• 2019: 19.4% (Par 3 – 16.7%, Par 4 – 15.1%, Par 5 -38.0%)
    • PGA Tour Average: ~21% (Par 3 – ~13%, Par 4 – ~17%, Par 5 – 43.5%)
  • Field Bogey Avoidance
    • 2021: 17.8%
    • 2019: 15.4%
    • PGA Tour Average: ~16.7%

Weather played a part in how these tournaments shaped up through these rudimentary statistics. 2021 was a much tougher scoring tournament than 2019 due to the remnants of a typhoon disrupting the tournament, as well as cold and blustery conditions. It’s no surprise that the field struggled to hit greens, make birdies and avoid bogeys.

But the 2019 tournament wasn’t a cake walk even with better weather conditions. The field did not find much success hitting fairways due to the narrow nature of the golf course. While they hit greens at about PGA Tour average and didn’t make as many bogeys on average, the field struggled to pile up birdies too. Narashino is a grinding, plodding golf course. It’s your basic positional golf course. Don’t put yourself in too much trouble off the tee. Hit greens. Score when you can (especially on the Par 5’s, which yield lower than average birdie+ rates). Avoid reckless abandon.

If there’s an area where the field was able to attack the golf course, however, it was the Par 3’s. The field carded a much higher birdie+ % on the Par 3’s than the PGA Tour average. That’s likely due to the shorter yardage of the holes. Even in 2021 in bad weather conditions they scored at a higher pace than PGA Tour average.

What’s missing from the data above is what types of clubs did players hit off the tee (i.e., is this a driver heavy or less-than-driver golf course), and where did they hit their approach shots from? We can start with off-the-tee preference based off of Tiger’s final round in 2019. Tiger is typically a very conservative player, yet he hit 8 drivers on the 13 Par 4 and 5 holes. That’s a higher clip than I would have thought given the narrow and claustrophobic nature of Narashino. However, it was vital to drive the ball both long and straight to avoid trouble.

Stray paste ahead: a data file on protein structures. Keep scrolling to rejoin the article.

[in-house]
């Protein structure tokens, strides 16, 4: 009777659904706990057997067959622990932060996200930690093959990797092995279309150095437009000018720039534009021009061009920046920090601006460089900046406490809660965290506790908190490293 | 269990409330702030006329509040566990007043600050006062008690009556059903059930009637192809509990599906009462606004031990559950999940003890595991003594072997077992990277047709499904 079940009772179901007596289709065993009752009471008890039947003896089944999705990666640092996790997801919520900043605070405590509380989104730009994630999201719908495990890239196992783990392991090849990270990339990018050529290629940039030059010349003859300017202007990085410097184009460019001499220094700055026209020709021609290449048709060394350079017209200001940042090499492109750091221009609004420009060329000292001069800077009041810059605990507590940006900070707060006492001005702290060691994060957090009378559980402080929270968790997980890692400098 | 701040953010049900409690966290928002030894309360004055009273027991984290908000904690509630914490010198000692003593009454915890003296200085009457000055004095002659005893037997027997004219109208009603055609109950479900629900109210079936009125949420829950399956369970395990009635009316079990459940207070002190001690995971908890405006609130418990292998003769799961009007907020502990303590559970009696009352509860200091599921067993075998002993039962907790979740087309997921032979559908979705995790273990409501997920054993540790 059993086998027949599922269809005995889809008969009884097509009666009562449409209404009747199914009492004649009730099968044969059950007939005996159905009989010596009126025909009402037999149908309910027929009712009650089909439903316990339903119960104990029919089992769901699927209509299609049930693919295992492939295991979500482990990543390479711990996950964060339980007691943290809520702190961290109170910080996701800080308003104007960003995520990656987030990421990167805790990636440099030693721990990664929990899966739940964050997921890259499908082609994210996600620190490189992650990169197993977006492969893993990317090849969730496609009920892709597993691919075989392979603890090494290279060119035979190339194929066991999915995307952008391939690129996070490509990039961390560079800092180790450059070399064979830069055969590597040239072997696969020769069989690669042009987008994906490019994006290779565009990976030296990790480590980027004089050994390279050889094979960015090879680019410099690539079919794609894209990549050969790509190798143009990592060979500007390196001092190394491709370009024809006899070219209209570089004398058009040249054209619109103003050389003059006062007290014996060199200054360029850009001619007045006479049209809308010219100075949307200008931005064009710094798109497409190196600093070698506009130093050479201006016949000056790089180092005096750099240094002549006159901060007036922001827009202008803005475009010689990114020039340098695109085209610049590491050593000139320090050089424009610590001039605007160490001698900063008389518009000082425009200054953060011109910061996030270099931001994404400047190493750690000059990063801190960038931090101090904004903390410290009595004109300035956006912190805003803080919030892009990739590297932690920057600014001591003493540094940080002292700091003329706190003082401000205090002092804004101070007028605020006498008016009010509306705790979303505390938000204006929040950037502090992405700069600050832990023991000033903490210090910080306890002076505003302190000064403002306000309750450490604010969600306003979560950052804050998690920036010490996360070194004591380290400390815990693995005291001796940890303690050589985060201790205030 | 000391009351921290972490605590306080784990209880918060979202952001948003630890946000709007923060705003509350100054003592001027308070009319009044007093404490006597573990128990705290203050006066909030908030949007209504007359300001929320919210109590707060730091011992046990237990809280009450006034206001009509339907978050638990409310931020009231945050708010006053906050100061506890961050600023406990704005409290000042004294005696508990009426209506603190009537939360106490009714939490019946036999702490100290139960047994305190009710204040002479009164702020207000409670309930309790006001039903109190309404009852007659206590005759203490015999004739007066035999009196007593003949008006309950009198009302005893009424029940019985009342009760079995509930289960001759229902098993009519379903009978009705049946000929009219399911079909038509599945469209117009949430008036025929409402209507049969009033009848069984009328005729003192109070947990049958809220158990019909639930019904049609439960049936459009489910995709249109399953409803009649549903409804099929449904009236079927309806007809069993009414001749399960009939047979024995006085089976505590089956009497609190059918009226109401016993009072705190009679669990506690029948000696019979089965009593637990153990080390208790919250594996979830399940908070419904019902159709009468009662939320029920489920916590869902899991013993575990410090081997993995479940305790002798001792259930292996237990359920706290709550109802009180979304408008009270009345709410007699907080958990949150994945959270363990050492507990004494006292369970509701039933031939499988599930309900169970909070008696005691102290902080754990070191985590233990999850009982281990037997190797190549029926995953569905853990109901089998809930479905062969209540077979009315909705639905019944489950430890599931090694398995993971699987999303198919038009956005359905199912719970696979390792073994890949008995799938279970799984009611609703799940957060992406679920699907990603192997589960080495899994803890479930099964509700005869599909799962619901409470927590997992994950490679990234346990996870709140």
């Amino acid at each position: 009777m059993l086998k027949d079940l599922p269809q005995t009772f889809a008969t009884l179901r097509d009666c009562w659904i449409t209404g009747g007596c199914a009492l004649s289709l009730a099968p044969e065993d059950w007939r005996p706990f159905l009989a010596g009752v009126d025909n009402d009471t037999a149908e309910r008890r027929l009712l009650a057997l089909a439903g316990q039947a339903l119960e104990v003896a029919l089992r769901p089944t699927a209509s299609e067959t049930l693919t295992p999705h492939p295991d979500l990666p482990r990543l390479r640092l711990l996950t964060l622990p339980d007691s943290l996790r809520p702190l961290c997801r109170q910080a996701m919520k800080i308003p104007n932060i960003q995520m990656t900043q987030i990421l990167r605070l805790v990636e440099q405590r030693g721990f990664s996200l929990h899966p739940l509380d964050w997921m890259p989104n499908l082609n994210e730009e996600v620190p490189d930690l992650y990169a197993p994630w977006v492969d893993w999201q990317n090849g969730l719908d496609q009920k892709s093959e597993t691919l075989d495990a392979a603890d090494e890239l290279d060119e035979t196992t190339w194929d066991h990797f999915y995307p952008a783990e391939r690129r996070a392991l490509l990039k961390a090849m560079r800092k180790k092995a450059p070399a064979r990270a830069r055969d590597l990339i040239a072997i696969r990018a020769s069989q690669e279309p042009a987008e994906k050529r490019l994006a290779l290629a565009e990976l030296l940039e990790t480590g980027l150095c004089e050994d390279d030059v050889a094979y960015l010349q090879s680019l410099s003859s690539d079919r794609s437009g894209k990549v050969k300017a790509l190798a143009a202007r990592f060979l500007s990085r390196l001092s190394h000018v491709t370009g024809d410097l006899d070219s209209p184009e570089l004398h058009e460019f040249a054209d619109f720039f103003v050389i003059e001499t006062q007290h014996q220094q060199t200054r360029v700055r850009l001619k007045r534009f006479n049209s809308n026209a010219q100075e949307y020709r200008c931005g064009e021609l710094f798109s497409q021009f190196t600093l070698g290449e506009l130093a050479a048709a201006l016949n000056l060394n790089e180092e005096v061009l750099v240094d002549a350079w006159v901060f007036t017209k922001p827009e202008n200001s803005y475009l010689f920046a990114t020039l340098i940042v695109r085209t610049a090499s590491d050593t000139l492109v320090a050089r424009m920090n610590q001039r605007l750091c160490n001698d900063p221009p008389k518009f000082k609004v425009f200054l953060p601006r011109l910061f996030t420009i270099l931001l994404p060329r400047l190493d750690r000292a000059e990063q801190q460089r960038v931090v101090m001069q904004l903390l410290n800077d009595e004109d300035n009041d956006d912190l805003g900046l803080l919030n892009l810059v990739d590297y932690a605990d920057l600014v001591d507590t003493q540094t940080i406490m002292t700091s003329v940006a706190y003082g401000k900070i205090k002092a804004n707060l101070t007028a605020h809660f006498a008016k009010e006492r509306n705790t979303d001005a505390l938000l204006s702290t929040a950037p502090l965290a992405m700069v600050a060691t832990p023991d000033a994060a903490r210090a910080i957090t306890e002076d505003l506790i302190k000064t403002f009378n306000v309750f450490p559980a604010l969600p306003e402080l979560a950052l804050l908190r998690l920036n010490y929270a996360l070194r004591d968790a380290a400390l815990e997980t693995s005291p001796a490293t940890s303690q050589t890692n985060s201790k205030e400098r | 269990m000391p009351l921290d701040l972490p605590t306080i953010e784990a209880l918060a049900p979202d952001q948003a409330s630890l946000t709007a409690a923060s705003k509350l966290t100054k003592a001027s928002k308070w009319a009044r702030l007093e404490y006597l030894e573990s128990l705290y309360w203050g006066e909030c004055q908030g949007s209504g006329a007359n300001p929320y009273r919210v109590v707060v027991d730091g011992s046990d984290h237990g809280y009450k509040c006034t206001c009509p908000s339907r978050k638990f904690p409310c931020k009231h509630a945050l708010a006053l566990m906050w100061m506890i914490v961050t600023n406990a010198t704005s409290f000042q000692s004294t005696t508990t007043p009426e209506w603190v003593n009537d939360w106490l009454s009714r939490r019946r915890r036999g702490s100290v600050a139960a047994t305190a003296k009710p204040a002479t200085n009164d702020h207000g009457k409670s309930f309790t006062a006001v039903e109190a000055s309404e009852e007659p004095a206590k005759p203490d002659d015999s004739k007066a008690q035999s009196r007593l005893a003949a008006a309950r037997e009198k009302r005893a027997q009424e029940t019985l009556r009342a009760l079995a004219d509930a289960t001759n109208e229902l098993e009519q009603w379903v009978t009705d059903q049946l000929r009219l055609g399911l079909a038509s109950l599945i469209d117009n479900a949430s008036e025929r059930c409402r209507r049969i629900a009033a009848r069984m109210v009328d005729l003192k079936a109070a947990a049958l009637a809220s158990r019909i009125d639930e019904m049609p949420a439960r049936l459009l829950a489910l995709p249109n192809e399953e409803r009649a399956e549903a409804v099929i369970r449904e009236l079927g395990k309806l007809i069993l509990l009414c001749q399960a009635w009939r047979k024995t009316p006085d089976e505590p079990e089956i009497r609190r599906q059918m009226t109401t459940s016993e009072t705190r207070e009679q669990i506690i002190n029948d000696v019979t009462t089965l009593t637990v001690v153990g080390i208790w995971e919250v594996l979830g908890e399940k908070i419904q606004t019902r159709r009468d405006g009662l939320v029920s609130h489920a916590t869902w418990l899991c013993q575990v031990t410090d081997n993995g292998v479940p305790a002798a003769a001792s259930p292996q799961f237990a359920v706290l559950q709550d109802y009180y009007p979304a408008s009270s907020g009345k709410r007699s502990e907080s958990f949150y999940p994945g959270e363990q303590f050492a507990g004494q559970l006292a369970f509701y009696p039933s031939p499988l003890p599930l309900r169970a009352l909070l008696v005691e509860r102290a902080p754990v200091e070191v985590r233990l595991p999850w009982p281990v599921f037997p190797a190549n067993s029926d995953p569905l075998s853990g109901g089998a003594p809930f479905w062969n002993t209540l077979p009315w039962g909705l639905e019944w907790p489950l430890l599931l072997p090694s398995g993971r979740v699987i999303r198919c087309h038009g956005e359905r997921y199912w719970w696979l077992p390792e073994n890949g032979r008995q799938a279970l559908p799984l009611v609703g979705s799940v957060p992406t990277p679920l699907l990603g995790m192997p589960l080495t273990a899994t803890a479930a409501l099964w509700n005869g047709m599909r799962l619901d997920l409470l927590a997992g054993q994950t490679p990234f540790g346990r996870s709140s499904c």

As far as proximity, here’s approximately where players will hit approach shots from based off of Tiger’s final round. While there isn’t a ton of elevation change tee-to-green, there could be wind to affect some of these estimates:

  • <125 Yards: 1 shot
  • 125-150 Yards: 4 shots
  • 150-175 Yards: 5 shots
  • 175-200 Yards: 4 shots
  • 200+ Yards: 6 shots

While the weather was much better in 2019 than it was in 2021, it was still relatively chilly. The ball didn’t fly very far that week. That made the golf course play pretty long, especially with players hitting the ball more often into the rough to reduce how far it rolls out. This year, the weather won’t be all that warm and the golf course will be soft due to recent typhoons and rain expected over the weekend. As such, this will be a big test of how well one hits their mid to longer approach shots this week. Target proximity and scoring metrics on approach shots longer than 150+ yards.

Lastly, here is the relative skillset chart based off of the two ZOZO Championships at Narashino CC. This is a good preview of what types of golfers to target this week: